Radiotherapy is one of the most effective ways to destroy cancer cells and shrink tumors. Around 50 percent of patients with tumors located in the gastrointestinal cavity (liver, pancreas, colon, prostate, etc) receive this type of treatment, which has increased cancer survival rates in recent decades. However, intensive radiation therapy not only damages tumor cells, but also healthy intestinal cells, leading to toxicity in 60 percent of treated patients. Whereas reversal of toxicity is observed after radiotherapy has concluded, 10 percent of treated patients develop gastrointestinal syndrome, a disease characterized by intestinal cell death, resulting in the destruction of the entire intestine and patient death.
Damage of healthy intestinal cells is the main disadvantage of radiotherapy leading to the discontinuation and failure of efficient cancer treatment, potentially causing quick tumor recurrence. Now, a discovery published in Science by scientists from the Growth Factors, Nutrients and Cancer group at the Spanish National Cancer Research Centre (CNIO) might be useful to protect healthy intestinal cells from radiation damage. The consequences of their findings in mice might radically change the way humans manage exposure to high levels of radiation, both for cancer research and treatment as well as in fields like space exploration or nuclear energy.
The group’s work focuses on URI, a protein whose functions are not fully understood. However, previous studies from the group have found that abnormal levels of expression of this protein in certain organs can cause cancer. The study now published in Science shows that high levels of URI protein protect mice from radiation-induced intestinal damage, whereas low or no detectable levels of the protein can lead to gastrointestinal syndrome and death.
“The precise functions of URI have not been identified yet,” says Nabil Djouder, Head of the Growth Factors, Nutrients and Cancer Group at CNIO and leader of the study. “Just like pH or temperature, which the organism needs to maintain within a certain range, URI levels must also be kept within a very narrow window to regulate the proper functioning of other proteins. When URI levels are higher or lower than optimal, they may promote or protect against tumor development as well as other diseases, depending on the context.”
Djouder, who has been studying URI for a long time, developed the first genetic mouse models to study the functions of this protein in mammals. His team had observed that high URI levels protect intestinal cells from DNA damage when grown in culture. Therefore, Djouder and the Ph.D. student Almudena Chaves-Pérez studied whether the protective function of URI was also effective in vivo and whether it was capable of mitigating the effects of high-dose irradiation, and hence, gastrointestinal syndrome.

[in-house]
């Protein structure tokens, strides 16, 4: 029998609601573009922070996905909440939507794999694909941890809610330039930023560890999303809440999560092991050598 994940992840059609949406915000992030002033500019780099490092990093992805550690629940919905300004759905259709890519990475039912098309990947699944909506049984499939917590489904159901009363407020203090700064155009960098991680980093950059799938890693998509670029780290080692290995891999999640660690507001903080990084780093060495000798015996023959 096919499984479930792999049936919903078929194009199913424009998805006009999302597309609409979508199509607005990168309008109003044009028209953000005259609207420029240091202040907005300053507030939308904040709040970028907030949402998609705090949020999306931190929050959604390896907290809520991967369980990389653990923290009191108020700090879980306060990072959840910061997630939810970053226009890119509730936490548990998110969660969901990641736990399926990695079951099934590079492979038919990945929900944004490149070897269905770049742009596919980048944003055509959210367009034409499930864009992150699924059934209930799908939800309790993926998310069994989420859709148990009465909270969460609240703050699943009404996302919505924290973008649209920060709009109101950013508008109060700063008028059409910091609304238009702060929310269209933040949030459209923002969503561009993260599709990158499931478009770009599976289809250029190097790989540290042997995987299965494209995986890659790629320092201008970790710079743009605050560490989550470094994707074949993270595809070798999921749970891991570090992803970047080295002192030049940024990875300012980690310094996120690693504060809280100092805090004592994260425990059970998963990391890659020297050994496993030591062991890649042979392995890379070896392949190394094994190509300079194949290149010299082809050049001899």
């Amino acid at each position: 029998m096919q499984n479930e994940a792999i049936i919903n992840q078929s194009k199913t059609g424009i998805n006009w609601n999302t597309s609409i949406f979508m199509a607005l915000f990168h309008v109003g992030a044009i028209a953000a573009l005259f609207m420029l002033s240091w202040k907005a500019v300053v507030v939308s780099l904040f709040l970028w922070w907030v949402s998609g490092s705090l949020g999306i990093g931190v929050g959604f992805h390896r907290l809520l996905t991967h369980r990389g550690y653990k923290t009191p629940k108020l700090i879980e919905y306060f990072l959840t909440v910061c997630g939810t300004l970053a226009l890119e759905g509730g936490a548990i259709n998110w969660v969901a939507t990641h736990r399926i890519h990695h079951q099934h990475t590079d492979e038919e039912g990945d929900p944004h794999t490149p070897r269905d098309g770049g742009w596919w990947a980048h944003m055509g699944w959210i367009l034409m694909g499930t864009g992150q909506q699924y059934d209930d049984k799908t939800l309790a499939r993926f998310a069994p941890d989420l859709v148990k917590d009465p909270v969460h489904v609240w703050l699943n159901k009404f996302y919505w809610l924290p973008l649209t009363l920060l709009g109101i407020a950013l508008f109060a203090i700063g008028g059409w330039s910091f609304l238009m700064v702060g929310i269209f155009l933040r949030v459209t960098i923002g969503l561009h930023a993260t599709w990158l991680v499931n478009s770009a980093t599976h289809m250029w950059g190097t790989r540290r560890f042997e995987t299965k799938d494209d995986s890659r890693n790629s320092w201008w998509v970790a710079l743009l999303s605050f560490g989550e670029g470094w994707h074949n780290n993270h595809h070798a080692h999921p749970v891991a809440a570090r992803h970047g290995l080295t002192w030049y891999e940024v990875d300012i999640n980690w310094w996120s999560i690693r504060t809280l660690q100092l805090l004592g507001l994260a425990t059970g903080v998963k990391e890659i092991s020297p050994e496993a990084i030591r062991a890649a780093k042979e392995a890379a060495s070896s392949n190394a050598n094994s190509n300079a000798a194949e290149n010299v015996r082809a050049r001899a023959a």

To address these issues, three genetic mouse models were developed. They were the first experimental genetic mouse models designed to study specifically the role of URI and the effects of radiation on the intestine. One of them served as a control model to identify where, exactly, URI was expressed in the intestine; another mouse model expressed high levels of the protein in the intestine, and in the third one, the gene was deleted to decrease URI levels in the intestinal epithelium.
The control mice showed that URI is expressed in a specific dormant stem cell population located in the intestinal crypts (called crypts of Lieberkühn). URI protects these cells from high-dose radiation-induced toxicity. “We found that when radiation treatment is over, these are the cells that regenerate the damaged tissue,” says Chaves-Pérez, first author of the paper. “There has been much debate recently about which stem cell population is in charge of doing this job,” she adds.
After being subjected to high-dose radiation, 100 percent of the mice designed to express high levels of URI in the intestine survived gastrointestinal syndrome, whereas under normal conditions, up to 70 percent of them die. On the contrary, all the URI knockout mice died from gastrointestinal syndrome.
Chaves-Pérez explains these results: “What distinguishes this specific stem cell population is that under normal conditions (when they express URI), these cells are quiescent, that is, they do not proliferate. Consequently, they are not exposed to radiation damage, which only affects proliferating cells. However, when URI is not present in these stem cells, the well-known oncogene c-MYC is overexpressed, which leads to cell proliferation and increases susceptibility of these cells to radiation damage. As a result, these cells die, the intestine does not repair itself, and subsequently, the mouse dies.”
Although their findings have to be confirmed by further studies, Djouder believes that c-MYC inhibitors might be useful to mitigate radiation-induced gastrointestinal syndrome in patients. “Our work opens up new avenues to treat and prevent gastrointestinal syndrome by inhibiting or eliminating c-MYC. Such inhibitors will reduce lethal side effects of high-dose radiotherapy, allowing the increases of radiation doses to efficiently treat cancer and protect patients from gastrointestinal syndrome,” Djouder explains. “In addition to protecting against the lethal side effects of radiation, c-MYC inhibitors are used in cancer treatment, which means that they may have dual efficacy,” he adds.
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